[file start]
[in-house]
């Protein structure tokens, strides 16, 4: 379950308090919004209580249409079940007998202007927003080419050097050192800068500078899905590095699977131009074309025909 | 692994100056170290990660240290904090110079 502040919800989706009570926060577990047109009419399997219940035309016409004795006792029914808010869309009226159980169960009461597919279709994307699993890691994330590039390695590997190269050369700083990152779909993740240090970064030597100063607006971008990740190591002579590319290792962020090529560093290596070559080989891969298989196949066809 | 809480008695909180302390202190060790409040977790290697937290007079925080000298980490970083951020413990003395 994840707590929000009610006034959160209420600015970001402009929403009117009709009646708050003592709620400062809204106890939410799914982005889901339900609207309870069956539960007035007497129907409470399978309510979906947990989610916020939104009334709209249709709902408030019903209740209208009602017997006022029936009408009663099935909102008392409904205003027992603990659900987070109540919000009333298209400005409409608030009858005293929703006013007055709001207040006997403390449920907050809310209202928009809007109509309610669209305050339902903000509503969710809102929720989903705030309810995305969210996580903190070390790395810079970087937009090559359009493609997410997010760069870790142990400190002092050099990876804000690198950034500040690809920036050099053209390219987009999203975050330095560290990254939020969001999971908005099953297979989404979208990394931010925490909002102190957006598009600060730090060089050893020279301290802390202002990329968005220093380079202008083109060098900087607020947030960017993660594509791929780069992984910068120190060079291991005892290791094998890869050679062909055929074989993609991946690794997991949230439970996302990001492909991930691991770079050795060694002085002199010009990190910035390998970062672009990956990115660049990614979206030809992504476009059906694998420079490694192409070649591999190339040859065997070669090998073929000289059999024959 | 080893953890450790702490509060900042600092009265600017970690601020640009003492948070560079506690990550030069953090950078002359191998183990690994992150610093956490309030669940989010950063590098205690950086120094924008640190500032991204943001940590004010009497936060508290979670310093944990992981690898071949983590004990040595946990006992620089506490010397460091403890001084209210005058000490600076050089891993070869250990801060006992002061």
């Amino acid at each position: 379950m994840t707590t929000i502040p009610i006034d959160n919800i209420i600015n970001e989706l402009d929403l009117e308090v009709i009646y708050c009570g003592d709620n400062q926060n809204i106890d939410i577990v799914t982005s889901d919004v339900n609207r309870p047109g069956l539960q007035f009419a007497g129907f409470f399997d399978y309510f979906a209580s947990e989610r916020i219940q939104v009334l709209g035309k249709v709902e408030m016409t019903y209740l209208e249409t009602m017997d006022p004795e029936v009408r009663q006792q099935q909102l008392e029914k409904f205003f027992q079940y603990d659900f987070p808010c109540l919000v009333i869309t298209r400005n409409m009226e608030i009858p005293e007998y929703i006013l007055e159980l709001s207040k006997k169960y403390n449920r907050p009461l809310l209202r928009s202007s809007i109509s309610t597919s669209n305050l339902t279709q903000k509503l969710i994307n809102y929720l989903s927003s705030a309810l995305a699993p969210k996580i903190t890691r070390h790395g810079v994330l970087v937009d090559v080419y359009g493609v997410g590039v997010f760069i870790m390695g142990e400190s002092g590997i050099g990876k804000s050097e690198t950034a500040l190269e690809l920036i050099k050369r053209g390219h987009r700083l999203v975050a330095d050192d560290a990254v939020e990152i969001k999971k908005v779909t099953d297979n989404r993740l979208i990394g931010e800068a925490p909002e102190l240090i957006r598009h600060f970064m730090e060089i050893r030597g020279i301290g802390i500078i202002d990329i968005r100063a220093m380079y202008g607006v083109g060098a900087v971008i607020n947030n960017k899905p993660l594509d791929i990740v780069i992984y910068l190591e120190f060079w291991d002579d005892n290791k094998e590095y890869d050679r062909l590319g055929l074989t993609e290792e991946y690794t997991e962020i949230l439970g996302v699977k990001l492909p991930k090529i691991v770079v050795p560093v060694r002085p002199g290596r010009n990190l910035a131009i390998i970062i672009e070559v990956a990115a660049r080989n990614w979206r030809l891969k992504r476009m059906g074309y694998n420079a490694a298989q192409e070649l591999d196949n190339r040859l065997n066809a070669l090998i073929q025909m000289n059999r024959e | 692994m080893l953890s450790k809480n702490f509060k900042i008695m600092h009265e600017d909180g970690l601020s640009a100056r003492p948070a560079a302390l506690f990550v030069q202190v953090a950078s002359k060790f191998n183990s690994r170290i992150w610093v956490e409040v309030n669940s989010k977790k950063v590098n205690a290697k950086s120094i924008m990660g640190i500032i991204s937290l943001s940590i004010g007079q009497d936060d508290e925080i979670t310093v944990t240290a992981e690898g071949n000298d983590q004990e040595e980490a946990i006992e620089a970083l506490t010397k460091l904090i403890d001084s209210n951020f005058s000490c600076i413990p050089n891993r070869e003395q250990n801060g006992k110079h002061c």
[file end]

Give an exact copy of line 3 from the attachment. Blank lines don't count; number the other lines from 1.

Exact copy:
């Amino acid at each position: 379950m994840t707590t929000i502040p009610i006034d959160n919800i209420i600015n970001e989706l402009d929403l009117e308090v009709i009646y708050c009570g003592d709620n400062q926060n809204i106890d939410i577990v799914t982005s889901d919004v339900n609207r309870p047109g069956l539960q007035f009419a007497g129907f409470f399997d399978y309510f979906a209580s947990e989610r916020i219940q939104v009334l709209g035309k249709v709902e408030m016409t019903y209740l209208e249409t009602m017997d006022p004795e029936v009408r009663q006792q099935q909102l008392e029914k409904f205003f027992q079940y603990d659900f987070p808010c109540l919000v009333i869309t298209r400005n409409m009226e608030i009858p005293e007998y929703i006013l007055e159980l709001s207040k006997k169960y403390n449920r907050p009461l809310l209202r928009s202007s809007i109509s309610t597919s669209n305050l339902t279709q903000k509503l969710i994307n809102y929720l989903s927003s705030a309810l995305a699993p969210k996580i903190t890691r070390h790395g810079v994330l970087v937009d090559v080419y359009g493609v997410g590039v997010f760069i870790m390695g142990e400190s002092g590997i050099g990876k804000s050097e690198t950034a500040l190269e690809l920036i050099k050369r053209g390219h987009r700083l999203v975050a330095d050192d560290a990254v939020e990152i969001k999971k908005v779909t099953d297979n989404r993740l979208i990394g931010e800068a925490p909002e102190l240090i957006r598009h600060f970064m730090e060089i050893r030597g020279i301290g802390i500078i202002d990329i968005r100063a220093m380079y202008g607006v083109g060098a900087v971008i607020n947030n960017k899905p993660l594509d791929i990740v780069i992984y910068l190591e120190f060079w291991d002579d005892n290791k094998e590095y890869d050679r062909l590319g055929l074989t993609e290792e991946y690794t997991e962020i949230l439970g996302v699977k990001l492909p991930k090529i691991v770079v050795p560093v060694r002085p002199g290596r010009n990190l910035a131009i390998i970062i672009e070559v990956a990115a660049r080989n990614w979206r030809l891969k992504r476009m059906g074309y694998n420079a490694a298989q192409e070649l591999d196949n190339r040859l065997n066809a070669l090998i073929q025909m000289n059999r024959e | 692994m080893l953890s450790k809480n702490f509060k900042i008695m600092h009265e600017d909180g970690l601020s640009a100056r003492p948070a560079a302390l506690f990550v030069q202190v953090a950078s002359k060790f191998n183990s690994r170290i992150w610093v956490e409040v309030n669940s989010k977790k950063v590098n205690a290697k950086s120094i924008m990660g640190i500032i991204s937290l943001s940590i004010g007079q009497d936060d508290e925080i979670t310093v944990t240290a992981e690898g071949n000298d983590q004990e040595e980490a946990i006992e620089a970083l506490t010397k460091l904090i403890d001084s209210n951020f005058s000490c600076i413990p050089n891993r070869e003395q250990n801060g006992k110079h002061c």